In loosening the ties that would bind the UK to that “ever closer union”, Cameron wants to increase the sovereignty of national parliaments so that blocs of them could veto EU legislation and curb EU immigration by cutting benefits. Given the reciprocity that exists between member state, these are complex processes and the UK will have to rewrite treaties agreed by all members. If the UK is to strike a different tone in its relationship with the EU, then all members of the family will have to be consulted and then give their blessing.
So complex are the issues at hand that the PM has admitted that the changes he seeks are unlikely to be made before the referendum is held. Instead, the UK government will seek legally binding guarantees that EU treaties could be changed at some future point.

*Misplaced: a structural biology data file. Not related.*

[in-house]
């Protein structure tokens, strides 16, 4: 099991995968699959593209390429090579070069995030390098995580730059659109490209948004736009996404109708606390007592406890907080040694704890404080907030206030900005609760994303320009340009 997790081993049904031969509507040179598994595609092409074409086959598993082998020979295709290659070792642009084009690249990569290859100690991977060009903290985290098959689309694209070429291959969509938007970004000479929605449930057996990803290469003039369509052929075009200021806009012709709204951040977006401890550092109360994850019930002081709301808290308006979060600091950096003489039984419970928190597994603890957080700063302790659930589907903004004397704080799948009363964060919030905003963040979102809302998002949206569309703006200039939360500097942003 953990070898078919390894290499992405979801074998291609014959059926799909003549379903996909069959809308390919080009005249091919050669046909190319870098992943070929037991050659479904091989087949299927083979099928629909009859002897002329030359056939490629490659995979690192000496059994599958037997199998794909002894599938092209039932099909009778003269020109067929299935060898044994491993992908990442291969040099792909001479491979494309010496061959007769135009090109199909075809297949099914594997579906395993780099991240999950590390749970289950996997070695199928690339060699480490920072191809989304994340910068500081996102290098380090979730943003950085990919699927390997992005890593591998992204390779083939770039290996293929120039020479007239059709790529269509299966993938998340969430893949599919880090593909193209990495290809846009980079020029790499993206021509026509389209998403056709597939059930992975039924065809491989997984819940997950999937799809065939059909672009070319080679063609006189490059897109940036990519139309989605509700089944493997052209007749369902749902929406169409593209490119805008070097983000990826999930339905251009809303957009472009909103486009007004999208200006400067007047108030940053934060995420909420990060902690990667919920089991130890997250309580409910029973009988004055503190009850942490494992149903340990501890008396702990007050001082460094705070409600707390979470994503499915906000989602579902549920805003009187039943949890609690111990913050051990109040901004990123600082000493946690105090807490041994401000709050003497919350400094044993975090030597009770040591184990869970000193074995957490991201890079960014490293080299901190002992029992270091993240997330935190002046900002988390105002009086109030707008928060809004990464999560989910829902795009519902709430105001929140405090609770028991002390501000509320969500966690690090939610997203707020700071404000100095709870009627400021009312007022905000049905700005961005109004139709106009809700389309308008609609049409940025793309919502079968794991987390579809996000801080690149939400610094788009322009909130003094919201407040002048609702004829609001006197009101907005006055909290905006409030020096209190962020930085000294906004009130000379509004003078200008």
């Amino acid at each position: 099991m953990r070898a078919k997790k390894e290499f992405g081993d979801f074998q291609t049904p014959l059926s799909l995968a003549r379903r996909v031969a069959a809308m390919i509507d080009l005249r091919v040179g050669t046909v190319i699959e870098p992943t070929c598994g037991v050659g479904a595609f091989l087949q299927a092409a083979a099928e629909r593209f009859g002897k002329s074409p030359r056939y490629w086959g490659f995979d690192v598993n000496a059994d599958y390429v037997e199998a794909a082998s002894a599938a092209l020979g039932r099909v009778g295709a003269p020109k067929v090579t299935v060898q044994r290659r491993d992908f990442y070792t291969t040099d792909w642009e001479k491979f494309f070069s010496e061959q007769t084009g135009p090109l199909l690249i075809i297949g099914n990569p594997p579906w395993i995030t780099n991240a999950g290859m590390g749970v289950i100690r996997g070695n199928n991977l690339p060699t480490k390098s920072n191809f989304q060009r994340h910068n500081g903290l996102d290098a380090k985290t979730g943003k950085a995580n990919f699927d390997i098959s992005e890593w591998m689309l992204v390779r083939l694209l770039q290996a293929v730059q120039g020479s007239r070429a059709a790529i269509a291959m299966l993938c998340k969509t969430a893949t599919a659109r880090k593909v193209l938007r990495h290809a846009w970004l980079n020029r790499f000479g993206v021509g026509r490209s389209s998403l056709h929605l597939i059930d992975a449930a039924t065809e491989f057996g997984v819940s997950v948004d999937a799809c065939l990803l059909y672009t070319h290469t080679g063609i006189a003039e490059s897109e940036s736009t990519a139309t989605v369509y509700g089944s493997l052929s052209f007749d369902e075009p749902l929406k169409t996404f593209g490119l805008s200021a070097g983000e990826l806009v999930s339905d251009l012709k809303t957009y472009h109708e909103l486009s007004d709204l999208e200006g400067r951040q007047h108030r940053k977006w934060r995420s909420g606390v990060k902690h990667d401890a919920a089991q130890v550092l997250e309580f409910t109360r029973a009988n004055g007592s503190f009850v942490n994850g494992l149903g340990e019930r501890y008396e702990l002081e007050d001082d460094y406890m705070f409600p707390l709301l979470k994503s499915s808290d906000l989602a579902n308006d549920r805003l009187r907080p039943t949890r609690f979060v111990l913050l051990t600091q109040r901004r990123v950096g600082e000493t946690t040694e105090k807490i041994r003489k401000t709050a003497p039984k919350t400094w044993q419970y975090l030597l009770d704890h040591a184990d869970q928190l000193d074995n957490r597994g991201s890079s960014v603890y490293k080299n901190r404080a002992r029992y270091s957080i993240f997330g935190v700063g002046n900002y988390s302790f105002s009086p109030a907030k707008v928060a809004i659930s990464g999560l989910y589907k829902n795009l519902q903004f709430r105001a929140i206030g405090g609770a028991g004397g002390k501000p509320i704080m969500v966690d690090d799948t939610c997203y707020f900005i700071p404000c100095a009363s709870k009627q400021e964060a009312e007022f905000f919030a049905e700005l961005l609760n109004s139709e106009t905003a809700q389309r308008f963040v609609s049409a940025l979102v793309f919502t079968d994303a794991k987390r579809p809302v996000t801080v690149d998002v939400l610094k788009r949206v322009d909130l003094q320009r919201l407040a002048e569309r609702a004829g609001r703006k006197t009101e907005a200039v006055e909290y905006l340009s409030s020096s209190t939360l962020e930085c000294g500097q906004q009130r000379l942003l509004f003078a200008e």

The Prime Minister is walking a tightrope on the future of the UK’s place in the EU and the migration crisis threatens to shake it.
But it is not just the fact that the migration issue has derailed Cameron’s “standing up for the UK in Europe” narrative that should cause him concern. He must also consider how to address the matter of whether the UK actually helps those new migrants, desperate to rebuild their lives in safety.
The UK has a long tradition of lending a helping hand to those facing persecution overseas. From Ugandans in fear of Idi Amin to Chilean nationals persecuted by General Pinochet, asylum seekers have seen the UK as a place of security. The support given to these desperate people has not always been widely supported by the public.